The Future of Business and Management Education

Forum 2

The AUC Business Forum, which took place between February 9-11, brought together a diverse group of renowned and distinguished scholars, practitioners from the business industry, as well as policymakers from Egypt, Africa, the Middle East and other parts of the world, to discuss timely and relevant issues in the world of business education.


Launching the first of the forum’s five roundtables, “The Future of Business and Management Education” was set in motion by Sherif Kamel, dean, AUC School of Business; Howard Thomas, senior advisor to the Chairman, European Foundation for Management Development (EFMD) and the Ahmass Fakahany distinguished professor of Global Leadership, Questrom School of Business, Boston University; Dan LeClair, CEO, Global Business School Network, USA; and Enase Okonedo, dean, Lagos School of Business, Pan-Atlantic University, Nigeria.


The roundtable brought about insights revolving around three main questions, how did we, as business schools, get where we are now; what do we do now; and how do we change moving forward. Exploring the impact of the world of disruption on business schools, the main basis on which business schools can navigate this world was agreed to be “embracing the disruption, even if a little”, in order to better serve their communities.


However, a guide on how to accomplish that does not exist, given that not a single country or even a school in a given country is identical to the other. While the issues in the market may be the same, handling these issues differs from one market to another, even if we’re discussing the MENA region in particular. The one-size-fits-all solution doesn’t exist; the key is to understand the school, the culture, and the context.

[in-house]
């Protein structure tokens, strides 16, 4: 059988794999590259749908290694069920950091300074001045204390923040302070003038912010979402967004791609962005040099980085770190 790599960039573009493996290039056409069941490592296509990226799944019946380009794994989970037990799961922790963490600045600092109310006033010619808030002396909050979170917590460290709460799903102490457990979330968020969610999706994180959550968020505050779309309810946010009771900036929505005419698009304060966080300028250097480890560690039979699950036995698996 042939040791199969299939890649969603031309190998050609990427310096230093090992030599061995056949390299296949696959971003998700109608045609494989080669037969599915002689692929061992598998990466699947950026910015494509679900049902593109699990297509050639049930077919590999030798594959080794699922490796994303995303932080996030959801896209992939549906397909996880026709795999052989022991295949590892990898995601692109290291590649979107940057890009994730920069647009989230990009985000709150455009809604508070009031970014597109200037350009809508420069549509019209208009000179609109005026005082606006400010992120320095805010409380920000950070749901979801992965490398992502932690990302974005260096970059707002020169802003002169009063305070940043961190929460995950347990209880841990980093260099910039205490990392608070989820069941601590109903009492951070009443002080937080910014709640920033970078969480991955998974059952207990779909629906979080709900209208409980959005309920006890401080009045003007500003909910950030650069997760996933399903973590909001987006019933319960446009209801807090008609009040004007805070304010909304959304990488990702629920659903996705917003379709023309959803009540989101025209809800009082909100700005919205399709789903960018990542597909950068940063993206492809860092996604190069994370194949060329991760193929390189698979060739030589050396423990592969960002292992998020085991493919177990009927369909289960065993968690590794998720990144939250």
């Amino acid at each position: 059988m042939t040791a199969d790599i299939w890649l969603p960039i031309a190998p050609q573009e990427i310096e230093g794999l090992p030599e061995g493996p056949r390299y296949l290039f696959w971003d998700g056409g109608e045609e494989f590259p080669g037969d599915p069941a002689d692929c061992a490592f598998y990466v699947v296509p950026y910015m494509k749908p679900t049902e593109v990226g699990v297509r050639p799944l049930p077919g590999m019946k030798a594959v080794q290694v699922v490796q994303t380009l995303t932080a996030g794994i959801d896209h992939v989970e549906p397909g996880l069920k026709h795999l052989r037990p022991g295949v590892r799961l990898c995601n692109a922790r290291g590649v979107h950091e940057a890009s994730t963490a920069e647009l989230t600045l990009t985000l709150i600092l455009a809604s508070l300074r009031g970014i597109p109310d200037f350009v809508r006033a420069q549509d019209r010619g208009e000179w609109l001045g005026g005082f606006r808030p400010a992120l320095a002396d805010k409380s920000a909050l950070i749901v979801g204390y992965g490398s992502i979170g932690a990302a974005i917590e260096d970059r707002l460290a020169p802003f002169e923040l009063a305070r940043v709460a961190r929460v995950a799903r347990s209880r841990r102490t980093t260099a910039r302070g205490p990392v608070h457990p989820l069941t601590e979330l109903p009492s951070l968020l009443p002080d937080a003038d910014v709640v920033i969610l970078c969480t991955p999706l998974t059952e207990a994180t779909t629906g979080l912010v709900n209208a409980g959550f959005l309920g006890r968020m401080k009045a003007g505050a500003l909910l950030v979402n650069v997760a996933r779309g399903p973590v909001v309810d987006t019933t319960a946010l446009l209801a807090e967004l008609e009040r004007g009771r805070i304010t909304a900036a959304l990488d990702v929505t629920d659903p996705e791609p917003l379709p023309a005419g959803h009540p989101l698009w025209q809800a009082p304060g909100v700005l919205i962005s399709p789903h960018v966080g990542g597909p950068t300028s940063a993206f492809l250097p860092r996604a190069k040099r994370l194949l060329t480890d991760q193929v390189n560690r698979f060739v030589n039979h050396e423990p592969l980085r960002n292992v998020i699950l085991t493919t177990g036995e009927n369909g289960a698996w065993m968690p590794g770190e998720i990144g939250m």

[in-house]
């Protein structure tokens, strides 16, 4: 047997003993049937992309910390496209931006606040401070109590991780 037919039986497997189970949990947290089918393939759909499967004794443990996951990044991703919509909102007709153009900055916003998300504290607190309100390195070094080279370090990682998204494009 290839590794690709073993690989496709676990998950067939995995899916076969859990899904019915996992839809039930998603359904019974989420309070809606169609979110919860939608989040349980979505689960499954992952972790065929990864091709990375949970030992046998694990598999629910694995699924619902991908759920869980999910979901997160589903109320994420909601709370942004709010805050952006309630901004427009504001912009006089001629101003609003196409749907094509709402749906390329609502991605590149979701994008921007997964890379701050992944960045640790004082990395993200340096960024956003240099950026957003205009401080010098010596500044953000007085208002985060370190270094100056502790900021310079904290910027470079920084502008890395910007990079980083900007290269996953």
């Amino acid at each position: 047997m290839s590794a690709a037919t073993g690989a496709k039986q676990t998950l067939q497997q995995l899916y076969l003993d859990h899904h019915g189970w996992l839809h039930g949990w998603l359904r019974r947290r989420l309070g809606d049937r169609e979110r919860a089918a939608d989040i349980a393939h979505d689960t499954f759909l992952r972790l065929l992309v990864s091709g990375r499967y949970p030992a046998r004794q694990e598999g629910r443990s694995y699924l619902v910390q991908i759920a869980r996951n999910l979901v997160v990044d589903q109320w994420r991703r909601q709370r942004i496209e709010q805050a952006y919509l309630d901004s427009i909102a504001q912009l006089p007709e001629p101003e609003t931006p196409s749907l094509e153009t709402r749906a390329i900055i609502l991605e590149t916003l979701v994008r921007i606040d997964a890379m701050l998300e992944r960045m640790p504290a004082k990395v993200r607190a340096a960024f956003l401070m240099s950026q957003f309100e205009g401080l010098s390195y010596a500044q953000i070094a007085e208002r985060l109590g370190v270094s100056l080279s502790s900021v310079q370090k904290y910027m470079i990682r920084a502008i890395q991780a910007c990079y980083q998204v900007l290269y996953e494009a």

Meanwhile, a common theme that was conversed about during the roundtable was inclusivity, stressing that responsible management is now called for more than ever and that the issue is no longer about profitability and maximizing revenues solely. It’s rather about the impact on society as a whole as well as the business, shareholders, and stakeholders.


Recommendations were directed at integrating responsible management in experiential learning methods, which should not only be associated with companies, but also with aspects of society that could genuinely make a difference.


Moving forward, a general consensus was reached regarding the necessity of attempting to define business school curriculums and what exactly needs to be done to stay relevant amidst the disruption taking place, particularly that curriculums are now available on the Internet through different, easily accessible platforms. The focus, accordingly, needs to be on how the curriculum is being delivered, and why it is being delivered, with particular emphasis on skills instead of concepts since the context of business education is changing so much, and so fast.


Find the full roundtable discussion here: